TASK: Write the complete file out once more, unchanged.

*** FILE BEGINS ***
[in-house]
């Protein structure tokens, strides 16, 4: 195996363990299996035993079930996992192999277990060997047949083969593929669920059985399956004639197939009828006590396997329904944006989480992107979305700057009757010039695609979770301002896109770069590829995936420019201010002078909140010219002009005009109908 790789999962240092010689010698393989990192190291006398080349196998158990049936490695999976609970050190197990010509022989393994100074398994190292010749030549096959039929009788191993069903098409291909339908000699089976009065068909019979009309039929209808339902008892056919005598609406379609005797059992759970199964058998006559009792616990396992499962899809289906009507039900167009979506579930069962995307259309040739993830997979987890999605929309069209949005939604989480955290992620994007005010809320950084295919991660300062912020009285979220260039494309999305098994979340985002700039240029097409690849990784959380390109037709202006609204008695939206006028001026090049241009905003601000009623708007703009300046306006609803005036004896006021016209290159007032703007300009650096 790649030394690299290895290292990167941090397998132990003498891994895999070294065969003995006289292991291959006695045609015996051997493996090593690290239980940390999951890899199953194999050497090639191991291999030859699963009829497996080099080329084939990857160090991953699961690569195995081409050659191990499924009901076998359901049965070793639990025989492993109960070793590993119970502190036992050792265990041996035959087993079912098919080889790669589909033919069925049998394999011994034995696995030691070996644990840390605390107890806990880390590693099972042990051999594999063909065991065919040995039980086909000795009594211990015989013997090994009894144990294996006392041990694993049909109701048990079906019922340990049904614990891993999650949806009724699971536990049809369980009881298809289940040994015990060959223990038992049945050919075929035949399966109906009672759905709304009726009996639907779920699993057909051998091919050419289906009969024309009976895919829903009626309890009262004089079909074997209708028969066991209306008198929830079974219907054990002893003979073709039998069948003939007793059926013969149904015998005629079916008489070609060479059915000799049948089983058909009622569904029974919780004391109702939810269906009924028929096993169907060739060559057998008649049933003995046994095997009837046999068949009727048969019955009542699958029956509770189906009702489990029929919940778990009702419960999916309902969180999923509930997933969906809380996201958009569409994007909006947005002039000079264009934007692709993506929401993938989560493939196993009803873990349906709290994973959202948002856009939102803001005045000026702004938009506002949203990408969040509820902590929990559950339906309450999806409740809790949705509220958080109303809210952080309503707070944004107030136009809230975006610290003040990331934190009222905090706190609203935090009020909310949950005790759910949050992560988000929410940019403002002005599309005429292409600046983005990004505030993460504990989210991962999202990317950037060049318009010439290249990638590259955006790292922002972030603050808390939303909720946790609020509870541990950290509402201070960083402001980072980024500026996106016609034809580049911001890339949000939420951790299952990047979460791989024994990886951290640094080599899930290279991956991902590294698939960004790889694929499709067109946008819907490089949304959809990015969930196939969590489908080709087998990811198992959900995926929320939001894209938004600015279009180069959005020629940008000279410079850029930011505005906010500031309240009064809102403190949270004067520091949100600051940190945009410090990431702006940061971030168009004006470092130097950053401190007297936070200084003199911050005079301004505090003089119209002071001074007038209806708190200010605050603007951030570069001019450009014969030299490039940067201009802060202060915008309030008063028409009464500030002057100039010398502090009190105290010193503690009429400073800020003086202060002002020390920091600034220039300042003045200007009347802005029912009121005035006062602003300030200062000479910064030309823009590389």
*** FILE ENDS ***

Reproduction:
[in-house]
């Protein structure tokens, strides 16, 4: 195996363990299996035993079930996992192999277990060997047949083969593929669920059985399956004639197939009828006590396997329904944006989480992107979305700057009757010039695609979770301002896109770069590829995936420019201010002078909140010219002009005009109908 790789999962240092010689010698393989990192190291006398080349196998158990049936490695999976609970050190197990010509022989393994100074398994190292010749030549096959039929009788191993069903098409291909339908000699089976009065068909019979009309039929209808339902008892056919005598609406379609005797059992759970199964058998006559009792616990396992499962899809289906009507039900167009979506579930069962995307259309040739993830997979987890999605929309069209949005939604989480955290992620994007005010809320950084295919991660300062912020009285979220260039494309999305098994979340985002700039240029097409690849990784959380390109037709202006609204008695939206006028001026090049241009905003601000009623708007703009300046306006609803005036004896006021016209290159007032703007300009650096 790649030394690299290895290292990167941090397998132990003498891994895999070294065969003995006289292991291959006695045609015996051997493996090593690290239980940390999951890899199953194999050497090639191991291999030859699963009829497996080099080329084939990857160090991953699961690569195995081409050659191990499924009901076998359901049965070793639990025989492993109960070793590993119970502190036992050792265990041996035959087993079912098919080889790669589909033919069925049998394999011994034995696995030691070996644990840390605390107890806990880390590693099972042990051999594999063909065991065919040995039980086909000795009594211990015989013997090994009894144990294996006392041990694993049909109701048990079906019922340990049904614990891993999650949806009724699971536990049809369980009881298809289940040994015990060959223990038992049945050919075929035949399966109906009672759905709304009726009996639907779920699993057909051998091919050419289906009969024309009976895919829903009626309890009262004089079909074997209708028969066991209306008198929830079974219907054990002893003979073709039998069948003939007793059926013969149904015998005629079916008489070609060479059915000799049948089983058909009622569904029974919780004391109702939810269906009924028929096993169907060739060559057998008649049933003995046994095997009837046999068949009727048969019955009542699958029956509770189906009702489990029929919940778990009702419960999916309902969180999923509930997933969906809380996201958009569409994007909006947005002039000079264009934007692709993506929401993938989560493939196993009803873990349906709290994973959202948002856009939102803001005045000026702004938009506002949203990408969040509820902590929990559950339906309450999806409740809790949705509220958080109303809210952080309503707070944004107030136009809230975006610290003040990331934190009222905090706190609203935090009020909310949950005790759910949050992560988000929410940019403002002005599309005429292409600046983005990004505030993460504990989210991962999202990317950037060049318009010439290249990638590259955006790292922002972030603050808390939303909720946790609020509870541990950290509402201070960083402001980072980024500026996106016609034809580049911001890339949000939420951790299952990047979460791989024994990886951290640094080599899930290279991956991902590294698939960004790889694929499709067109946008819907490089949304959809990015969930196939969590489908080709087998990811198992959900995926929320939001894209938004600015279009180069959005020629940008000279410079850029930011505005906010500031309240009064809102403190949270004067520091949100600051940190945009410090990431702006940061971030168009004006470092130097950053401190007297936070200084003199911050005079301004505090003089119209002071001074007038209806708190200010605050603007951030570069001019450009014969030299490039940067201009802060202060915008309030008063028409009464500030002057100039010398502090009190105290010193503690009429400073800020003086202060002002020390920091600034220039300042003045200007009347802005029912009121005035006062602003300030200062000479910064030309823009590389």